Earlier this week, I read a Susan Wiggs novel called The Drifter. It’s a good read — a Victorian female doctor in an island town off the coast of Washington State struggles to get accepted by the local people because she’s better with needles and bandages rather than words. It takes the intervention of others to make her realize that her behavior isn’t all that tactful and needs to change.
At one point, the action shifts to a boat where another character offers the doc a cup of grog to warm up. I got curious about grog because even though I’ve heard of it, I wasn’t quite sure what ingredients you use to create this drink. I did a quick search and it’s a mixture of rum, lime juice, brown sugar, a slice of orange and hot water, according to one recipe I found.
Every once in a while, an author will mention a food or drink in a book that is appropriate to that era but doesn’t exactly explain what it is. To amuse everybody today, I thought I’d talk about a few of them.
1. Blancmange: In Louisa May Alcott’s Little Women, Jo offers blancmange to Laurie, after he’s recovering from an illness affecting his throat. I used to think blancmange was a type of yogurt, but it’s a sweet dessert made from milk or cream, combined with sugar, some almond flavoring (optional), and a thickening agent such as gelatin or cornstarch.
2. Hardtack: You often see hardtack in books that involve the Civil War era. Hardtack is a very hard cracker made from flour, salt and water; soldiers would dunk it in a liquid to make it easier to chew. A variation on hardtack was ship’s biscuit.
One of my favorite names for hardtack is “edible rock”. A college buddy of mine (she’s a history teacher, naturally) offered me some hardtack and I tried it. It was good, but it definitely needed to be dunked in something.
3. Negus: This is a hot beverage that really gets around! It appears in Jane Eyre, A Christmas Carol, Wuthering Heights and Bleak House, to name a few. Negus is hot wine and water combined with spices and sugar, and it’s named after a British courtier.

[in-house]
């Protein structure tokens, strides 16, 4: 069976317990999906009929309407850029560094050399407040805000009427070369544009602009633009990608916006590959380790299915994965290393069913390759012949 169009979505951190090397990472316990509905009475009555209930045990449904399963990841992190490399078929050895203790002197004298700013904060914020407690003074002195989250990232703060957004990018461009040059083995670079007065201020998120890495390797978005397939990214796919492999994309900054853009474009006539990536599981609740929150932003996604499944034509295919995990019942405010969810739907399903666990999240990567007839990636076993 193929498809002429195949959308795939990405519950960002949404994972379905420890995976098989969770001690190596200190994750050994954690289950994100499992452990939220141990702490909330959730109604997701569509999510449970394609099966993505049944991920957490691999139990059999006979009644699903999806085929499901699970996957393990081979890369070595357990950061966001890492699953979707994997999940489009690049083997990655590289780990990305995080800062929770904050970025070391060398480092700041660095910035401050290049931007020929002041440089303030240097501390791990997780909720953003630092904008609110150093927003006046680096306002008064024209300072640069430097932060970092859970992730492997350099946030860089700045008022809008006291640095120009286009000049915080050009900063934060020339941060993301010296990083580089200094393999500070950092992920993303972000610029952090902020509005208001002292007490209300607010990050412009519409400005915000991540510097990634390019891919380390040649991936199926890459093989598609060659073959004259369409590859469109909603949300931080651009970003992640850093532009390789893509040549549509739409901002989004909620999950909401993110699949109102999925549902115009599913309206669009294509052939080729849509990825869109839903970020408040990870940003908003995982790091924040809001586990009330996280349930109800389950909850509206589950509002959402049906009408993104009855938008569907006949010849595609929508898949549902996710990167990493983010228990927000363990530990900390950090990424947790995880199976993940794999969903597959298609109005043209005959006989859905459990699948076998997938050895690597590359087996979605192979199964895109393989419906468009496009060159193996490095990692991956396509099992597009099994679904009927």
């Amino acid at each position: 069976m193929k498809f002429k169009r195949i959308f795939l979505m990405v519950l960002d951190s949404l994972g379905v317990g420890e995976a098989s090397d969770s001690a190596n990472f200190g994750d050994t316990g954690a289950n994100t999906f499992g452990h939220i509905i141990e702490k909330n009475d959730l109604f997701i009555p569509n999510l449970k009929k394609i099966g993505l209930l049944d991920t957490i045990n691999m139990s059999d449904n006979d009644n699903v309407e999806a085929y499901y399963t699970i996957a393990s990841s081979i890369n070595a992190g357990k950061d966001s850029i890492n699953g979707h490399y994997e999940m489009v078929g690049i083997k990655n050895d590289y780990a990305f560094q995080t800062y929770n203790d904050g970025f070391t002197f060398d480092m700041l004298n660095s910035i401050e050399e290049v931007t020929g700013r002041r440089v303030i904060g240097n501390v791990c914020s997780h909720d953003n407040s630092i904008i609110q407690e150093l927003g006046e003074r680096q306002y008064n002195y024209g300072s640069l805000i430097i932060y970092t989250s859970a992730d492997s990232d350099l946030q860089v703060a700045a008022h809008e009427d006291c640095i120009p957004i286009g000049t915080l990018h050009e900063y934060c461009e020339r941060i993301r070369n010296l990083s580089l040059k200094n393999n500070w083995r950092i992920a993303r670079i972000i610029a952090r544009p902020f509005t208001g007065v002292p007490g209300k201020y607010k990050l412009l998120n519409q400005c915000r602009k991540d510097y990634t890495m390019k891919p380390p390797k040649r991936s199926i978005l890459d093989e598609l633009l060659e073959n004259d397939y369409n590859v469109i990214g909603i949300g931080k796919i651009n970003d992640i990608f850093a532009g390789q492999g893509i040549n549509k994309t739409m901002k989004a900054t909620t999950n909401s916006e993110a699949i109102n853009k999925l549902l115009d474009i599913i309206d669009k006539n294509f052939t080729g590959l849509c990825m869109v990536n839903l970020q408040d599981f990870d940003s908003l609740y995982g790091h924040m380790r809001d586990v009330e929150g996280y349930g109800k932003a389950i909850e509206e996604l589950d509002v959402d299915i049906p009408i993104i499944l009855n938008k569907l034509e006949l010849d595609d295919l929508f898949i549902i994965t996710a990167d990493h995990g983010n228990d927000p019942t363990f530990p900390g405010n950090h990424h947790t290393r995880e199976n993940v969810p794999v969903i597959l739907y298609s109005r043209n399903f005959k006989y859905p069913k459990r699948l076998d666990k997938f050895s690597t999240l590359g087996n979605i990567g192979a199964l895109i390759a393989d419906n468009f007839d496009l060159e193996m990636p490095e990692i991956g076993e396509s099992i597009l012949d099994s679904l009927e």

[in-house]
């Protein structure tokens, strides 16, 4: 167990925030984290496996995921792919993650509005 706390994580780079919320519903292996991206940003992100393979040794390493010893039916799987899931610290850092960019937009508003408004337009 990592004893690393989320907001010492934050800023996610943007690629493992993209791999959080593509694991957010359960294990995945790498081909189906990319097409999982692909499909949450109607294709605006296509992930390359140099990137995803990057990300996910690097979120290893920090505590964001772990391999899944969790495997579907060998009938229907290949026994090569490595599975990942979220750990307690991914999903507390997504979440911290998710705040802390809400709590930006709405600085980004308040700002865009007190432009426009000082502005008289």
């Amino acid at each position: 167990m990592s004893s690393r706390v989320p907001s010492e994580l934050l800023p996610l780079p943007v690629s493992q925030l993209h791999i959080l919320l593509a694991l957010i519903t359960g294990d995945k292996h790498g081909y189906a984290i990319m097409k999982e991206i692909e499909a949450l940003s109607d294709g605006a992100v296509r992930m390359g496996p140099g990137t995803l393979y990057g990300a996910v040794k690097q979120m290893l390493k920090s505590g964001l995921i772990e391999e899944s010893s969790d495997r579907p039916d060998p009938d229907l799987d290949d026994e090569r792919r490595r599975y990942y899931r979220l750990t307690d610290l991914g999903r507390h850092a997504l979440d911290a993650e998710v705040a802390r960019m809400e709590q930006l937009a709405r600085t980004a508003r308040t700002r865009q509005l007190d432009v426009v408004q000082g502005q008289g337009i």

4. Posset: A hot posset is used in several Regency-era books to put cranky children or adult insomniacs to sleep. This drink involves milk, almonds, grated lemon peel, sugar, egg white and brandy/rum.
5. Ratafia: I notice this one in other Regency novels. This drink is a type of fruit-flavored liqueur.
6. Welsh rarebit: Also known as “Welsh rabbit”, it’s mentioned in Jane Eyre. Although the recipe varies depending upon where you look, it’s hot cheese sauce over toasted bread. I haven’t tried it yet, but I could go for this one. Cheese and bread — two of my favorite foods (next to chocolate, of course).
One of these days, my sib and I want to create several recipes from the books of Betty Neels. Betty’s characters were often good cooks and she frequently mentions dishes such as winter salads and Lobster Thermidor. (First, we have to catch the lobster. They’re crafty little guys.)
I wouldn’t mind recreating a Titanic-era dinner, a Victorian dinner or a Regency dinner. That could be fun, don’t you think?
I also want to try Irish dishes such as boxty and colcannon someday. I just need to get to Ireland first. In the meantime, I’ll console myself with listening to music such as The Corrs and The High Kings. Enjoy the YouTube video!